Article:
Compiled by Dawn Wolfe
Arkansas: The Arkansas Marriage Amendment Committee and the Arkansas chapter of the American Civil Liberties Union will have their chance to argue whether or not to allow a ballot proposal that would ban marriages between same-sex couples before the state Supreme Court on Sept. 23. This week, the high court granted a request from the amendment committee to intervene in a lawsuit filed by the ACLU. The committee had turned in more than 200,000 signatures to get the measure on the November ballot.
Florida: The U.S. government has asked a judge to dismiss a lawsuit challenging the 8-year-old federal law that bans equal marriage rights.
A Justice Department spokesman said it was the government’s first direct legal defense of the Defense of Marriage Act, which defines marriage as the union of one man and one woman and allows states to refuse to recognize marriages of same-sex couples from other states.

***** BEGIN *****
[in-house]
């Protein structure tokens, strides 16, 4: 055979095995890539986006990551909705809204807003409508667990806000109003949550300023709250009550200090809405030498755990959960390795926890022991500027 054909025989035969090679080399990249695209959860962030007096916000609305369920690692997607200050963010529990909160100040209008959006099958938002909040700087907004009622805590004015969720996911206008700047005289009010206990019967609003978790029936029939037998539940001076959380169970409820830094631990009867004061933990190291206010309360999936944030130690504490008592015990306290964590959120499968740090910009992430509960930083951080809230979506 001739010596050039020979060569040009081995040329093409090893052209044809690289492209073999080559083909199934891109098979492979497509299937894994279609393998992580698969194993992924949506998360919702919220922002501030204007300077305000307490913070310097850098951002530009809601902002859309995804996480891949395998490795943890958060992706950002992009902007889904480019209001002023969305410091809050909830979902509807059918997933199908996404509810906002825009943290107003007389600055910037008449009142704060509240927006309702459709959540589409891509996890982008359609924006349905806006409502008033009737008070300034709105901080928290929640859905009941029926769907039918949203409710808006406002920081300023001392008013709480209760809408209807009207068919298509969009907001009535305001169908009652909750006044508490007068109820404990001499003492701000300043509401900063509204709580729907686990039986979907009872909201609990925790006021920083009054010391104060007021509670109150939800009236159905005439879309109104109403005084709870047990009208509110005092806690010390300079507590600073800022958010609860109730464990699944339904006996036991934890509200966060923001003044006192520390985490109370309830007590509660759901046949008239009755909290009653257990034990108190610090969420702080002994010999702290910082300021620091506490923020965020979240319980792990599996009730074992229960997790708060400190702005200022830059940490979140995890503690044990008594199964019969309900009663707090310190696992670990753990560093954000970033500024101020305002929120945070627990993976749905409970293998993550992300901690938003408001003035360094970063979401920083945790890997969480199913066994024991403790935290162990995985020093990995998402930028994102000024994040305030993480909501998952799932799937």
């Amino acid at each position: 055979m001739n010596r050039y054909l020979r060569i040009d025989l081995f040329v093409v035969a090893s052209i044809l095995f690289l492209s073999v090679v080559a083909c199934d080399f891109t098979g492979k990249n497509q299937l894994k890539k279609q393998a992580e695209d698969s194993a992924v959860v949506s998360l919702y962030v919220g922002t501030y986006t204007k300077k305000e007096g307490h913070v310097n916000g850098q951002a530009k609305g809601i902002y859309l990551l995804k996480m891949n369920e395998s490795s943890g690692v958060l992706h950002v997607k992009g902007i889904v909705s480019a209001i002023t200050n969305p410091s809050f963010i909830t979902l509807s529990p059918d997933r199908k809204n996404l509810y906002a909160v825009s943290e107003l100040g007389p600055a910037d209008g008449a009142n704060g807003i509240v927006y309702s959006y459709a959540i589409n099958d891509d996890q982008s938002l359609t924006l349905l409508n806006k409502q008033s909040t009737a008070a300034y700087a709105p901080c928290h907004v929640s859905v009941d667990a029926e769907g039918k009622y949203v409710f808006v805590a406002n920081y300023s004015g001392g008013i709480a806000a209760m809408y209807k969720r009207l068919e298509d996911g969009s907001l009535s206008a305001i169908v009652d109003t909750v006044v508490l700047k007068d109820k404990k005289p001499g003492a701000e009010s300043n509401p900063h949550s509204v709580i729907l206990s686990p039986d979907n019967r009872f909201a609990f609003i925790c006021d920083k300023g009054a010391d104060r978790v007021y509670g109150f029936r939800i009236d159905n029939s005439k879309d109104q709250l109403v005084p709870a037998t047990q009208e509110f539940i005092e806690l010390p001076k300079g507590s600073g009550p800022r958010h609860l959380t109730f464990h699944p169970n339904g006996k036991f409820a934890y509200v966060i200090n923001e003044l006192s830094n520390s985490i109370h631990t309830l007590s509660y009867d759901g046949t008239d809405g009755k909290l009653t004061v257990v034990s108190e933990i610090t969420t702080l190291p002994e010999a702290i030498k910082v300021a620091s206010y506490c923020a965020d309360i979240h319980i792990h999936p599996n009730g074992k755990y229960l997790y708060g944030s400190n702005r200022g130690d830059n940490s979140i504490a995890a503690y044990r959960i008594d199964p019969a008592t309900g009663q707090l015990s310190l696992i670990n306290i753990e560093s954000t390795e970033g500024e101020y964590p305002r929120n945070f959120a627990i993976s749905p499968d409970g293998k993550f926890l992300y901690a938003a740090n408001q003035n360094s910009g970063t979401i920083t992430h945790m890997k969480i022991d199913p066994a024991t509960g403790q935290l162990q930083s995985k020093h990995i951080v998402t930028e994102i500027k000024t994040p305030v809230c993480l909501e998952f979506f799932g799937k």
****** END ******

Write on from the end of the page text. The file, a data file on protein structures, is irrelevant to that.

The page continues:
In the lawsuit, four same-sex couples argue that the 1996 law is unconstitutional. The Aug. 27 Justice Department’s motion to dismiss argues that the couples have no constitutional standing to challenge the federal law because they are not married in any state.
Louisiana: On Sept. 1, the state Supreme Court has refused to take up legal challenges aimed at keeping a proposed constitutional ban on equal marriage rights and civil unions off the Sept. 18 ballot. A court spokeswoman said the justices refused to consider two, and said the third had not been filed in time.
North Dakota: State residents gathered enough signatures to force a November vote on a constitutional amendment banning gay marriage, the Secretary of State said Sept.1. A petition circulated by the North Dakota Family Alliance had 42,093 legal signatures, considerably more than the 25,688 needed to put the idea on the November ballot. The amendment would deny legal recognition to marriages of same-sex couples or civil unions, an option considered a legal alternative for gay and lesbian couples who seek the rights normally conferred on married people.